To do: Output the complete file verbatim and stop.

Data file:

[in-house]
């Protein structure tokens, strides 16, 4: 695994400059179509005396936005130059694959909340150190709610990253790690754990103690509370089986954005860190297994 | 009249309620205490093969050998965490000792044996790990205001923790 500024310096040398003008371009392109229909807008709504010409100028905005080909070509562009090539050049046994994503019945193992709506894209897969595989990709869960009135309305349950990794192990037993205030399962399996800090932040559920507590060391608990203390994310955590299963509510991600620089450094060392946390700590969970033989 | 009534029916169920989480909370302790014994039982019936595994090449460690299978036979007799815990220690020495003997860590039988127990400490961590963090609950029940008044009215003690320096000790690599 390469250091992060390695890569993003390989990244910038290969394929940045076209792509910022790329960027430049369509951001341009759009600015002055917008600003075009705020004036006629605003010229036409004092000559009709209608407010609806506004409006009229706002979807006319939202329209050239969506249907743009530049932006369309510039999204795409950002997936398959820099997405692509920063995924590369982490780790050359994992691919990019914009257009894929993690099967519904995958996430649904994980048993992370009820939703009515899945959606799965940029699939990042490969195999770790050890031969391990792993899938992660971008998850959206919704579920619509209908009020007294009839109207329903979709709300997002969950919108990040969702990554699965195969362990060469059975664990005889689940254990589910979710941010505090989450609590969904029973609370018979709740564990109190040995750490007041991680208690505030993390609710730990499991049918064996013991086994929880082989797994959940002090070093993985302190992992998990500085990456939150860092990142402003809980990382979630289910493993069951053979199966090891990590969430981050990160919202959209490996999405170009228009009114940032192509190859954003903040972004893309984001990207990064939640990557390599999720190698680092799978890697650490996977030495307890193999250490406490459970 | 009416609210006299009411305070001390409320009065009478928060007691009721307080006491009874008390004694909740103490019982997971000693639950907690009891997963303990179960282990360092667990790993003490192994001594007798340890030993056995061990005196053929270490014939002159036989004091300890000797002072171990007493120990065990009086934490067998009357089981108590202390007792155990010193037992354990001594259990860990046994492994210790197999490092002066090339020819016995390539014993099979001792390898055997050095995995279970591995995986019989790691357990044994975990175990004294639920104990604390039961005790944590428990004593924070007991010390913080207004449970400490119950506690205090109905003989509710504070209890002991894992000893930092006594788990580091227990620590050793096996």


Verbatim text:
[in-house]
């Protein structure tokens, strides 16, 4: 695994400059179509005396936005130059694959909340150190709610990253790690754990103690509370089986954005860190297994 | 009249309620205490093969050998965490000792044996790990205001923790 500024310096040398003008371009392109229909807008709504010409100028905005080909070509562009090539050049046994994503019945193992709506894209897969595989990709869960009135309305349950990794192990037993205030399962399996800090932040559920507590060391608990203390994310955590299963509510991600620089450094060392946390700590969970033989 | 009534029916169920989480909370302790014994039982019936595994090449460690299978036979007799815990220690020495003997860590039988127990400490961590963090609950029940008044009215003690320096000790690599 390469250091992060390695890569993003390989990244910038290969394929940045076209792509910022790329960027430049369509951001341009759009600015002055917008600003075009705020004036006629605003010229036409004092000559009709209608407010609806506004409006009229706002979807006319939202329209050239969506249907743009530049932006369309510039999204795409950002997936398959820099997405692509920063995924590369982490780790050359994992691919990019914009257009894929993690099967519904995958996430649904994980048993992370009820939703009515899945959606799965940029699939990042490969195999770790050890031969391990792993899938992660971008998850959206919704579920619509209908009020007294009839109207329903979709709300997002969950919108990040969702990554699965195969362990060469059975664990005889689940254990589910979710941010505090989450609590969904029973609370018979709740564990109190040995750490007041991680208690505030993390609710730990499991049918064996013991086994929880082989797994959940002090070093993985302190992992998990500085990456939150860092990142402003809980990382979630289910493993069951053979199966090891990590969430981050990160919202959209490996999405170009228009009114940032192509190859954003903040972004893309984001990207990064939640990557390599999720190698680092799978890697650490996977030495307890193999250490406490459970 | 009416609210006299009411305070001390409320009065009478928060007691009721307080006491009874008390004694909740103490019982997971000693639950907690009891997963303990179960282990360092667990790993003490192994001594007798340890030993056995061990005196053929270490014939002159036989004091300890000797002072171990007493120990065990009086934490067998009357089981108590202390007792155990010193037992354990001594259990860990046994492994210790197999490092002066090339020819016995390539014993099979001792390898055997050095995995279970591995995986019989790691357990044994975990175990004294639920104990604390039961005790944590428990004593924070007991010390913080207004449970400490119950506690205090109905003989509710504070209890002991894992000893930092006594788990580091227990620590050793096996």